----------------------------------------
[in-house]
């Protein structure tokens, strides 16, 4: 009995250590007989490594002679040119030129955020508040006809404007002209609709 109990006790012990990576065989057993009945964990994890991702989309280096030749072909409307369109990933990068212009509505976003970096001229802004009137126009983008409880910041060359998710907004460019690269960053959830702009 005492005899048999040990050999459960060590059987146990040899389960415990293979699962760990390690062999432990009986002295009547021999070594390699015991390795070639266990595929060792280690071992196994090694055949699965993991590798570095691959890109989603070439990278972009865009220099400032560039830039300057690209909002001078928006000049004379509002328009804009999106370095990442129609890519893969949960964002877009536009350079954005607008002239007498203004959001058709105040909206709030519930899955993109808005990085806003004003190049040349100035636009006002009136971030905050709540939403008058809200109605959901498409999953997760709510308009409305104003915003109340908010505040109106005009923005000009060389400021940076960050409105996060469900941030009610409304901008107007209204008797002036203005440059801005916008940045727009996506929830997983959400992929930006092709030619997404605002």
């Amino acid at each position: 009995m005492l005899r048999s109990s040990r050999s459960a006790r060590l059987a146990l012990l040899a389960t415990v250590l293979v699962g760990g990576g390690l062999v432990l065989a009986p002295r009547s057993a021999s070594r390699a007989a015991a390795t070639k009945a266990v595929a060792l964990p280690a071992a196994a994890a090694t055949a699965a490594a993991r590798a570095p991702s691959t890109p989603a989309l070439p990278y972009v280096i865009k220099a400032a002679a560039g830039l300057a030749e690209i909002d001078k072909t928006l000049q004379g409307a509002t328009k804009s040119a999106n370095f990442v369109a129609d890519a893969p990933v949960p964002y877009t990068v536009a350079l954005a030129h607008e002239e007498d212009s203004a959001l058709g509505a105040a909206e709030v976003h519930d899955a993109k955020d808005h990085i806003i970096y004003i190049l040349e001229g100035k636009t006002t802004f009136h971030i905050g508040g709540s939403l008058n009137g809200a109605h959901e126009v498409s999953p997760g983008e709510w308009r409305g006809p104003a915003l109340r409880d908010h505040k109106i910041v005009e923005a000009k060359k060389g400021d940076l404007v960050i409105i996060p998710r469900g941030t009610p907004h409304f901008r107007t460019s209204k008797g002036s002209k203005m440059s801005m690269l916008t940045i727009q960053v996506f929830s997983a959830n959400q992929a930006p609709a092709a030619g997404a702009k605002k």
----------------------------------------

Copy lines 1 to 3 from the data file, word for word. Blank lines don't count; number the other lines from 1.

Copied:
[in-house]
């Protein structure tokens, strides 16, 4: 009995250590007989490594002679040119030129955020508040006809404007002209609709 109990006790012990990576065989057993009945964990994890991702989309280096030749072909409307369109990933990068212009509505976003970096001229802004009137126009983008409880910041060359998710907004460019690269960053959830702009 005492005899048999040990050999459960060590059987146990040899389960415990293979699962760990390690062999432990009986002295009547021999070594390699015991390795070639266990595929060792280690071992196994090694055949699965993991590798570095691959890109989603070439990278972009865009220099400032560039830039300057690209909002001078928006000049004379509002328009804009999106370095990442129609890519893969949960964002877009536009350079954005607008002239007498203004959001058709105040909206709030519930899955993109808005990085806003004003190049040349100035636009006002009136971030905050709540939403008058809200109605959901498409999953997760709510308009409305104003915003109340908010505040109106005009923005000009060389400021940076960050409105996060469900941030009610409304901008107007209204008797002036203005440059801005916008940045727009996506929830997983959400992929930006092709030619997404605002």
């Amino acid at each position: 009995m005492l005899r048999s109990s040990r050999s459960a006790r060590l059987a146990l012990l040899a389960t415990v250590l293979v699962g760990g990576g390690l062999v432990l065989a009986p002295r009547s057993a021999s070594r390699a007989a015991a390795t070639k009945a266990v595929a060792l964990p280690a071992a196994a994890a090694t055949a699965a490594a993991r590798a570095p991702s691959t890109p989603a989309l070439p990278y972009v280096i865009k220099a400032a002679a560039g830039l300057a030749e690209i909002d001078k072909t928006l000049q004379g409307a509002t328009k804009s040119a999106n370095f990442v369109a129609d890519a893969p990933v949960p964002y877009t990068v536009a350079l954005a030129h607008e002239e007498d212009s203004a959001l058709g509505a105040a909206e709030v976003h519930d899955a993109k955020d808005h990085i806003i970096y004003i190049l040349e001229g100035k636009t006002t802004f009136h971030i905050g508040g709540s939403l008058n009137g809200a109605h959901e126009v498409s999953p997760g983008e709510w308009r409305g006809p104003a915003l109340r409880d908010h505040k109106i910041v005009e923005a000009k060359k060389g400021d940076l404007v960050i409105i996060p998710r469900g941030t009610p907004h409304f901008r107007t460019s209204k008797g002036s002209k203005m440059s801005m690269l916008t940045i727009q960053v996506f929830s997983a959830n959400q992929a930006p609709a092709a030619g997404a702009k605002k």